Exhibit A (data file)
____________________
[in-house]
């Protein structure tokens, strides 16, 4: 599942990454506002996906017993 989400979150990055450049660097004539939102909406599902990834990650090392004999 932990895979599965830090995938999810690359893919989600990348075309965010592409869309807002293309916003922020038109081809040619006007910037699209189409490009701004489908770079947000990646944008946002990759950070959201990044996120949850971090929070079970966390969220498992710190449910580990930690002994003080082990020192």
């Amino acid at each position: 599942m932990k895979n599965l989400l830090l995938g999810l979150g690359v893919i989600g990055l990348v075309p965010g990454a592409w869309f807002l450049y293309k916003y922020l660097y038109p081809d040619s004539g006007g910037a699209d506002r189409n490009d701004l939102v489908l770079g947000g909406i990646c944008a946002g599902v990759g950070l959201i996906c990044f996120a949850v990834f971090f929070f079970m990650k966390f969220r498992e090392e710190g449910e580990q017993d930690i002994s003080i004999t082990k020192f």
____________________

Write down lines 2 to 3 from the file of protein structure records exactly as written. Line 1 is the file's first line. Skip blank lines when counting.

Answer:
């Protein structure tokens, strides 16, 4: 599942990454506002996906017993 989400979150990055450049660097004539939102909406599902990834990650090392004999 932990895979599965830090995938999810690359893919989600990348075309965010592409869309807002293309916003922020038109081809040619006007910037699209189409490009701004489908770079947000990646944008946002990759950070959201990044996120949850971090929070079970966390969220498992710190449910580990930690002994003080082990020192």
């Amino acid at each position: 599942m932990k895979n599965l989400l830090l995938g999810l979150g690359v893919i989600g990055l990348v075309p965010g990454a592409w869309f807002l450049y293309k916003y922020l660097y038109p081809d040619s004539g006007g910037a699209d506002r189409n490009d701004l939102v489908l770079g947000g909406i990646c944008a946002g599902v990759g950070l959201i996906c990044f996120a949850v990834f971090f929070f079970m990650k966390f969220r498992e090392e710190g449910e580990q017993d930690i002994s003080i004999t082990k020192f």